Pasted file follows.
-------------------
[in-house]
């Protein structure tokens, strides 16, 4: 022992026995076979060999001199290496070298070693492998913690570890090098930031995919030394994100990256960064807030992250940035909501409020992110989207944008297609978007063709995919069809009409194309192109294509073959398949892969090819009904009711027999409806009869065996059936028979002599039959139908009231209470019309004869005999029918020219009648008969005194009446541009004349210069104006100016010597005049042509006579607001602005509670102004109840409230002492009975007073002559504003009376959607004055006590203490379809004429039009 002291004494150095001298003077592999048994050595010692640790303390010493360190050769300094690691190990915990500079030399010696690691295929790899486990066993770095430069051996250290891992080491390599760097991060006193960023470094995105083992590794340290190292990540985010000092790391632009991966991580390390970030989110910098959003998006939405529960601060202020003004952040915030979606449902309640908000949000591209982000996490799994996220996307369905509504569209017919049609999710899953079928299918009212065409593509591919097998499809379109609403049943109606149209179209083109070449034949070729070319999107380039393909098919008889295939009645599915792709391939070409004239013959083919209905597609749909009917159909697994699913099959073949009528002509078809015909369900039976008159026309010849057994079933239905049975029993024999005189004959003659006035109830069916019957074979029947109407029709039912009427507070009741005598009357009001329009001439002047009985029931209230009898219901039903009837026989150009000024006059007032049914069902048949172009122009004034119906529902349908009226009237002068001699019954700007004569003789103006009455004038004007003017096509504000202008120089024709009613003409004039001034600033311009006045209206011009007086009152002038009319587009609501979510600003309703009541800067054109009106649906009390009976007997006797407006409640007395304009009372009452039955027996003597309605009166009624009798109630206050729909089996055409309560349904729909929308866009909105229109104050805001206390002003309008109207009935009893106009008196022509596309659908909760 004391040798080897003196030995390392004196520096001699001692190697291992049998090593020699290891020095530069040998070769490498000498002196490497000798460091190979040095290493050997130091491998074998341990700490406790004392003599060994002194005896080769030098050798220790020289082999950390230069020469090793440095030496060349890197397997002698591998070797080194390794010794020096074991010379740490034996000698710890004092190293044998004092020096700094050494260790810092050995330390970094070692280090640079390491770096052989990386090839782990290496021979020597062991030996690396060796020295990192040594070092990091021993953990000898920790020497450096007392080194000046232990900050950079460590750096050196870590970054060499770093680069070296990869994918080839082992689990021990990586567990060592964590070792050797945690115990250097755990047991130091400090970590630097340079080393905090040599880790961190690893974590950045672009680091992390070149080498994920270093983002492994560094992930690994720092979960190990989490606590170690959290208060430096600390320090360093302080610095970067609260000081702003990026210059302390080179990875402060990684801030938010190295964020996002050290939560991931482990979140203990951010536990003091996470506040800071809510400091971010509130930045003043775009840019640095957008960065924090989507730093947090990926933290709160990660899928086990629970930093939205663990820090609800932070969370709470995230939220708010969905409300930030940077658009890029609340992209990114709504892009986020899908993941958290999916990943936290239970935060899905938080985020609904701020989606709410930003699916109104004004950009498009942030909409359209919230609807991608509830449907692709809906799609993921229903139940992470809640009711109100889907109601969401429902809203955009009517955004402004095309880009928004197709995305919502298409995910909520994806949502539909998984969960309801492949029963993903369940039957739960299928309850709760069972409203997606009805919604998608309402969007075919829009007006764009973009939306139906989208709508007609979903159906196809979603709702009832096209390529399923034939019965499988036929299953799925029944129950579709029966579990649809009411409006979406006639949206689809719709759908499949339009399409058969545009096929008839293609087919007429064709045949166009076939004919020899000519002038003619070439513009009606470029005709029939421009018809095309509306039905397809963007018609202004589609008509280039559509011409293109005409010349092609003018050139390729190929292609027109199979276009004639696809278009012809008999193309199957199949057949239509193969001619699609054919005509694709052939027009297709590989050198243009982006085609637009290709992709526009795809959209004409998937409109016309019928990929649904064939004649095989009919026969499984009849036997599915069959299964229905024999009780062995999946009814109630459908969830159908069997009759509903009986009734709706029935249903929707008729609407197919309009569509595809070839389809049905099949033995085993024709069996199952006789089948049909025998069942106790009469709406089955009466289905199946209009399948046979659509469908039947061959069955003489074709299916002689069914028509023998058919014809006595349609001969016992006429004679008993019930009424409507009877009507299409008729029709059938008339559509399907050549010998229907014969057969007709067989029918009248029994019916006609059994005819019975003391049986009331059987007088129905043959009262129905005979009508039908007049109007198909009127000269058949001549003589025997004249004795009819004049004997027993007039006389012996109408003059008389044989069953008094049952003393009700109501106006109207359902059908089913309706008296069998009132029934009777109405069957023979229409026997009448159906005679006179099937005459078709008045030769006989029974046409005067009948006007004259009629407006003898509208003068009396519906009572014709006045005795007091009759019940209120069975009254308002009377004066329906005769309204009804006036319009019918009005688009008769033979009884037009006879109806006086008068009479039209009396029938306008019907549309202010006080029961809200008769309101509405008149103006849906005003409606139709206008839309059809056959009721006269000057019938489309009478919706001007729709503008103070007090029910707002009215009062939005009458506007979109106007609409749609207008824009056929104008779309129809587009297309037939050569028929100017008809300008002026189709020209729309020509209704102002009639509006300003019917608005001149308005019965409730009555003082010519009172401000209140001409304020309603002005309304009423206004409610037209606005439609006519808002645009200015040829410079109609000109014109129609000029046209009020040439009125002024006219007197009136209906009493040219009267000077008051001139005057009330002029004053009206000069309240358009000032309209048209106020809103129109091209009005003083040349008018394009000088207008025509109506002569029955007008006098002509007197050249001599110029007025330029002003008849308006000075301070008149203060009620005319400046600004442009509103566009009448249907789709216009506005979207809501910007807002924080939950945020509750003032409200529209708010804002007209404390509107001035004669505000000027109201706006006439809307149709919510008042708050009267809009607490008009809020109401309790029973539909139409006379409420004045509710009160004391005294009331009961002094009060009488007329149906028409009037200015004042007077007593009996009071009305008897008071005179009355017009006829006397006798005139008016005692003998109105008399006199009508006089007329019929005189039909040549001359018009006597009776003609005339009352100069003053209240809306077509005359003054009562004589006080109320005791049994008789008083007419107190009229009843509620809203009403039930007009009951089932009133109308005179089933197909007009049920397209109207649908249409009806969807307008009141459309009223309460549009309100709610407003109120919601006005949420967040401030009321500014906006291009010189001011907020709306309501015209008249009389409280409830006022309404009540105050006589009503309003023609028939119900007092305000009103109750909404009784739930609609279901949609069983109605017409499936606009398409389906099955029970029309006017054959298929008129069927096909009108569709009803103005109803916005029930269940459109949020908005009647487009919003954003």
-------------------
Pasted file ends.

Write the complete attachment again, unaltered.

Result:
[in-house]
């Protein structure tokens, strides 16, 4: 022992026995076979060999001199290496070298070693492998913690570890090098930031995919030394994100990256960064807030992250940035909501409020992110989207944008297609978007063709995919069809009409194309192109294509073959398949892969090819009904009711027999409806009869065996059936028979002599039959139908009231209470019309004869005999029918020219009648008969005194009446541009004349210069104006100016010597005049042509006579607001602005509670102004109840409230002492009975007073002559504003009376959607004055006590203490379809004429039009 002291004494150095001298003077592999048994050595010692640790303390010493360190050769300094690691190990915990500079030399010696690691295929790899486990066993770095430069051996250290891992080491390599760097991060006193960023470094995105083992590794340290190292990540985010000092790391632009991966991580390390970030989110910098959003998006939405529960601060202020003004952040915030979606449902309640908000949000591209982000996490799994996220996307369905509504569209017919049609999710899953079928299918009212065409593509591919097998499809379109609403049943109606149209179209083109070449034949070729070319999107380039393909098919008889295939009645599915792709391939070409004239013959083919209905597609749909009917159909697994699913099959073949009528002509078809015909369900039976008159026309010849057994079933239905049975029993024999005189004959003659006035109830069916019957074979029947109407029709039912009427507070009741005598009357009001329009001439002047009985029931209230009898219901039903009837026989150009000024006059007032049914069902048949172009122009004034119906529902349908009226009237002068001699019954700007004569003789103006009455004038004007003017096509504000202008120089024709009613003409004039001034600033311009006045209206011009007086009152002038009319587009609501979510600003309703009541800067054109009106649906009390009976007997006797407006409640007395304009009372009452039955027996003597309605009166009624009798109630206050729909089996055409309560349904729909929308866009909105229109104050805001206390002003309008109207009935009893106009008196022509596309659908909760 004391040798080897003196030995390392004196520096001699001692190697291992049998090593020699290891020095530069040998070769490498000498002196490497000798460091190979040095290493050997130091491998074998341990700490406790004392003599060994002194005896080769030098050798220790020289082999950390230069020469090793440095030496060349890197397997002698591998070797080194390794010794020096074991010379740490034996000698710890004092190293044998004092020096700094050494260790810092050995330390970094070692280090640079390491770096052989990386090839782990290496021979020597062991030996690396060796020295990192040594070092990091021993953990000898920790020497450096007392080194000046232990900050950079460590750096050196870590970054060499770093680069070296990869994918080839082992689990021990990586567990060592964590070792050797945690115990250097755990047991130091400090970590630097340079080393905090040599880790961190690893974590950045672009680091992390070149080498994920270093983002492994560094992930690994720092979960190990989490606590170690959290208060430096600390320090360093302080610095970067609260000081702003990026210059302390080179990875402060990684801030938010190295964020996002050290939560991931482990979140203990951010536990003091996470506040800071809510400091971010509130930045003043775009840019640095957008960065924090989507730093947090990926933290709160990660899928086990629970930093939205663990820090609800932070969370709470995230939220708010969905409300930030940077658009890029609340992209990114709504892009986020899908993941958290999916990943936290239970935060899905938080985020609904701020989606709410930003699916109104004004950009498009942030909409359209919230609807991608509830449907692709809906799609993921229903139940992470809640009711109100889907109601969401429902809203955009009517955004402004095309880009928004197709995305919502298409995910909520994806949502539909998984969960309801492949029963993903369940039957739960299928309850709760069972409203997606009805919604998608309402969007075919829009007006764009973009939306139906989208709508007609979903159906196809979603709702009832096209390529399923034939019965499988036929299953799925029944129950579709029966579990649809009411409006979406006639949206689809719709759908499949339009399409058969545009096929008839293609087919007429064709045949166009076939004919020899000519002038003619070439513009009606470029005709029939421009018809095309509306039905397809963007018609202004589609008509280039559509011409293109005409010349092609003018050139390729190929292609027109199979276009004639696809278009012809008999193309199957199949057949239509193969001619699609054919005509694709052939027009297709590989050198243009982006085609637009290709992709526009795809959209004409998937409109016309019928990929649904064939004649095989009919026969499984009849036997599915069959299964229905024999009780062995999946009814109630459908969830159908069997009759509903009986009734709706029935249903929707008729609407197919309009569509595809070839389809049905099949033995085993024709069996199952006789089948049909025998069942106790009469709406089955009466289905199946209009399948046979659509469908039947061959069955003489074709299916002689069914028509023998058919014809006595349609001969016992006429004679008993019930009424409507009877009507299409008729029709059938008339559509399907050549010998229907014969057969007709067989029918009248029994019916006609059994005819019975003391049986009331059987007088129905043959009262129905005979009508039908007049109007198909009127000269058949001549003589025997004249004795009819004049004997027993007039006389012996109408003059008389044989069953008094049952003393009700109501106006109207359902059908089913309706008296069998009132029934009777109405069957023979229409026997009448159906005679006179099937005459078709008045030769006989029974046409005067009948006007004259009629407006003898509208003068009396519906009572014709006045005795007091009759019940209120069975009254308002009377004066329906005769309204009804006036319009019918009005688009008769033979009884037009006879109806006086008068009479039209009396029938306008019907549309202010006080029961809200008769309101509405008149103006849906005003409606139709206008839309059809056959009721006269000057019938489309009478919706001007729709503008103070007090029910707002009215009062939005009458506007979109106007609409749609207008824009056929104008779309129809587009297309037939050569028929100017008809300008002026189709020209729309020509209704102002009639509006300003019917608005001149308005019965409730009555003082010519009172401000209140001409304020309603002005309304009423206004409610037209606005439609006519808002645009200015040829410079109609000109014109129609000029046209009020040439009125002024006219007197009136209906009493040219009267000077008051001139005057009330002029004053009206000069309240358009000032309209048209106020809103129109091209009005003083040349008018394009000088207008025509109506002569029955007008006098002509007197050249001599110029007025330029002003008849308006000075301070008149203060009620005319400046600004442009509103566009009448249907789709216009506005979207809501910007807002924080939950945020509750003032409200529209708010804002007209404390509107001035004669505000000027109201706006006439809307149709919510008042708050009267809009607490008009809020109401309790029973539909139409006379409420004045509710009160004391005294009331009961002094009060009488007329149906028409009037200015004042007077007593009996009071009305008897008071005179009355017009006829006397006798005139008016005692003998109105008399006199009508006089007329019929005189039909040549001359018009006597009776003609005339009352100069003053209240809306077509005359003054009562004589006080109320005791049994008789008083007419107190009229009843509620809203009403039930007009009951089932009133109308005179089933197909007009049920397209109207649908249409009806969807307008009141459309009223309460549009309100709610407003109120919601006005949420967040401030009321500014906006291009010189001011907020709306309501015209008249009389409280409830006022309404009540105050006589009503309003023609028939119900007092305000009103109750909404009784739930609609279901949609069983109605017409499936606009398409389906099955029970029309006017054959298929008129069927096909009108569709009803103005109803916005029930269940459109949020908005009647487009919003954003």